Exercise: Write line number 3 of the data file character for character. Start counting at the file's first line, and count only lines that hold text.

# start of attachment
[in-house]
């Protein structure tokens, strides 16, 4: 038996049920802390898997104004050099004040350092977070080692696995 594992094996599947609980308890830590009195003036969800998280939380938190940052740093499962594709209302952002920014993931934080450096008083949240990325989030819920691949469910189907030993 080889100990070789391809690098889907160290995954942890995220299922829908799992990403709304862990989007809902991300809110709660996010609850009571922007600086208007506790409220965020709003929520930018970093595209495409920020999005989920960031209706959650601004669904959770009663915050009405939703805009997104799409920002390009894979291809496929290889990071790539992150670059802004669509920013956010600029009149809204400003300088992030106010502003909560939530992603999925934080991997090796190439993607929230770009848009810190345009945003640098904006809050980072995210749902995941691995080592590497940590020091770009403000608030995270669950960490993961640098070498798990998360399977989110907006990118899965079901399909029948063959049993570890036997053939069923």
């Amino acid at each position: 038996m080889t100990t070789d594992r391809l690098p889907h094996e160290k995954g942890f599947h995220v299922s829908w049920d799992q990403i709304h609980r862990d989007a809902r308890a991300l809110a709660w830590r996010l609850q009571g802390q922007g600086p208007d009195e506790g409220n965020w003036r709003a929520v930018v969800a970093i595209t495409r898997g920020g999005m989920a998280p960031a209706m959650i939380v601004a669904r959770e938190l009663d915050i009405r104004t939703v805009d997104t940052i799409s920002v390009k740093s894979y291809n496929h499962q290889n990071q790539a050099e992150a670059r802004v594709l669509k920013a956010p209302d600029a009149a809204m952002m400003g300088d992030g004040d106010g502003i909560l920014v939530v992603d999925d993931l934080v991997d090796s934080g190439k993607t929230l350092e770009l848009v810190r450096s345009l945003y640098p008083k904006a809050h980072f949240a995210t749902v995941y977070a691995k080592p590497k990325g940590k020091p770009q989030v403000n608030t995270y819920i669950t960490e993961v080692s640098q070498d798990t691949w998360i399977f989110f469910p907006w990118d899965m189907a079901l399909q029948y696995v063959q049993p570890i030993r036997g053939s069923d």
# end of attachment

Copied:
């Amino acid at each position: 038996m080889t100990t070789d594992r391809l690098p889907h094996e160290k995954g942890f599947h995220v299922s829908w049920d799992q990403i709304h609980r862990d989007a809902r308890a991300l809110a709660w830590r996010l609850q009571g802390q922007g600086p208007d009195e506790g409220n965020w003036r709003a929520v930018v969800a970093i595209t495409r898997g920020g999005m989920a998280p960031a209706m959650i939380v601004a669904r959770e938190l009663d915050i009405r104004t939703v805009d997104t940052i799409s920002v390009k740093s894979y291809n496929h499962q290889n990071q790539a050099e992150a670059r802004v594709l669509k920013a956010p209302d600029a009149a809204m952002m400003g300088d992030g004040d106010g502003i909560l920014v939530v992603d999925d993931l934080v991997d090796s934080g190439k993607t929230l350092e770009l848009v810190r450096s345009l945003y640098p008083k904006a809050h980072f949240a995210t749902v995941y977070a691995k080592p590497k990325g940590k020091p770009q989030v403000n608030t995270y819920i669950t960490e993961v080692s640098q070498d798990t691949w998360i399977f989110f469910p907006w990118d899965m189907a079901l399909q029948y696995v063959q049993p570890i030993r036997g053939s069923d």